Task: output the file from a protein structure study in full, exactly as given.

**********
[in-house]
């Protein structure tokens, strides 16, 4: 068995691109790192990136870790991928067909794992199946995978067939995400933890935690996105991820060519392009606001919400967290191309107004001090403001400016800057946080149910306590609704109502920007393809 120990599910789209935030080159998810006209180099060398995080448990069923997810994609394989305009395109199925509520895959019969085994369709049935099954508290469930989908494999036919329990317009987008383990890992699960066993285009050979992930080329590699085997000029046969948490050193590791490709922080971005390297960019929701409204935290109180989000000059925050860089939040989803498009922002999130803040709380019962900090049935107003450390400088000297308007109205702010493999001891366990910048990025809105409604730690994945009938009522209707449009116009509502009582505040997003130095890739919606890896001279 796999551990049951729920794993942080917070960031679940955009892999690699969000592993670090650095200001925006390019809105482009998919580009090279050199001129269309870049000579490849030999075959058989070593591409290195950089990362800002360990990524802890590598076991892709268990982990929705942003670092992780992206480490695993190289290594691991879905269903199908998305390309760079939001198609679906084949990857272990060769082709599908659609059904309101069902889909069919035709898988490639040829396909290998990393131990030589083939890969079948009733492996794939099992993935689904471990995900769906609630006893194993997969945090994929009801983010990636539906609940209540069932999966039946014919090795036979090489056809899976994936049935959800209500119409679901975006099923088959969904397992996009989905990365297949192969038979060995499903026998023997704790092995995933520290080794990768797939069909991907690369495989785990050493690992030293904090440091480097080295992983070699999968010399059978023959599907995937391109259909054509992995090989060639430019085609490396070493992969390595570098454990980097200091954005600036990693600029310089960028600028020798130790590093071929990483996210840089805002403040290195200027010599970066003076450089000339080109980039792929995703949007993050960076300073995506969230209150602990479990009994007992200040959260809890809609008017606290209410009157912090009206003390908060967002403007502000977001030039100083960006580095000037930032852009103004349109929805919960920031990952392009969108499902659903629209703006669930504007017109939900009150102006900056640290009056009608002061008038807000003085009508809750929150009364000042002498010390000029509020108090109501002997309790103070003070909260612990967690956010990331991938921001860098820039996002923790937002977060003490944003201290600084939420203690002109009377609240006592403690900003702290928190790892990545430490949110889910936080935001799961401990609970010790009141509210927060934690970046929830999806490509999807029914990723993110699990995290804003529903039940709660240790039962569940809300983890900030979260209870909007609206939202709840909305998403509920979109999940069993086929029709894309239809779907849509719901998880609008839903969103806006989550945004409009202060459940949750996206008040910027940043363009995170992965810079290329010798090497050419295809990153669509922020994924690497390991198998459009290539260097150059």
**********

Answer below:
[in-house]
């Protein structure tokens, strides 16, 4: 068995691109790192990136870790991928067909794992199946995978067939995400933890935690996105991820060519392009606001919400967290191309107004001090403001400016800057946080149910306590609704109502920007393809 120990599910789209935030080159998810006209180099060398995080448990069923997810994609394989305009395109199925509520895959019969085994369709049935099954508290469930989908494999036919329990317009987008383990890992699960066993285009050979992930080329590699085997000029046969948490050193590791490709922080971005390297960019929701409204935290109180989000000059925050860089939040989803498009922002999130803040709380019962900090049935107003450390400088000297308007109205702010493999001891366990910048990025809105409604730690994945009938009522209707449009116009509502009582505040997003130095890739919606890896001279 796999551990049951729920794993942080917070960031679940955009892999690699969000592993670090650095200001925006390019809105482009998919580009090279050199001129269309870049000579490849030999075959058989070593591409290195950089990362800002360990990524802890590598076991892709268990982990929705942003670092992780992206480490695993190289290594691991879905269903199908998305390309760079939001198609679906084949990857272990060769082709599908659609059904309101069902889909069919035709898988490639040829396909290998990393131990030589083939890969079948009733492996794939099992993935689904471990995900769906609630006893194993997969945090994929009801983010990636539906609940209540069932999966039946014919090795036979090489056809899976994936049935959800209500119409679901975006099923088959969904397992996009989905990365297949192969038979060995499903026998023997704790092995995933520290080794990768797939069909991907690369495989785990050493690992030293904090440091480097080295992983070699999968010399059978023959599907995937391109259909054509992995090989060639430019085609490396070493992969390595570098454990980097200091954005600036990693600029310089960028600028020798130790590093071929990483996210840089805002403040290195200027010599970066003076450089000339080109980039792929995703949007993050960076300073995506969230209150602990479990009994007992200040959260809890809609008017606290209410009157912090009206003390908060967002403007502000977001030039100083960006580095000037930032852009103004349109929805919960920031990952392009969108499902659903629209703006669930504007017109939900009150102006900056640290009056009608002061008038807000003085009508809750929150009364000042002498010390000029509020108090109501002997309790103070003070909260612990967690956010990331991938921001860098820039996002923790937002977060003490944003201290600084939420203690002109009377609240006592403690900003702290928190790892990545430490949110889910936080935001799961401990609970010790009141509210927060934690970046929830999806490509999807029914990723993110699990995290804003529903039940709660240790039962569940809300983890900030979260209870909007609206939202709840909305998403509920979109999940069993086929029709894309239809779907849509719901998880609008839903969103806006989550945004409009202060459940949750996206008040910027940043363009995170992965810079290329010798090497050419295809990153669509922020994924690497390991198998459009290539260097150059």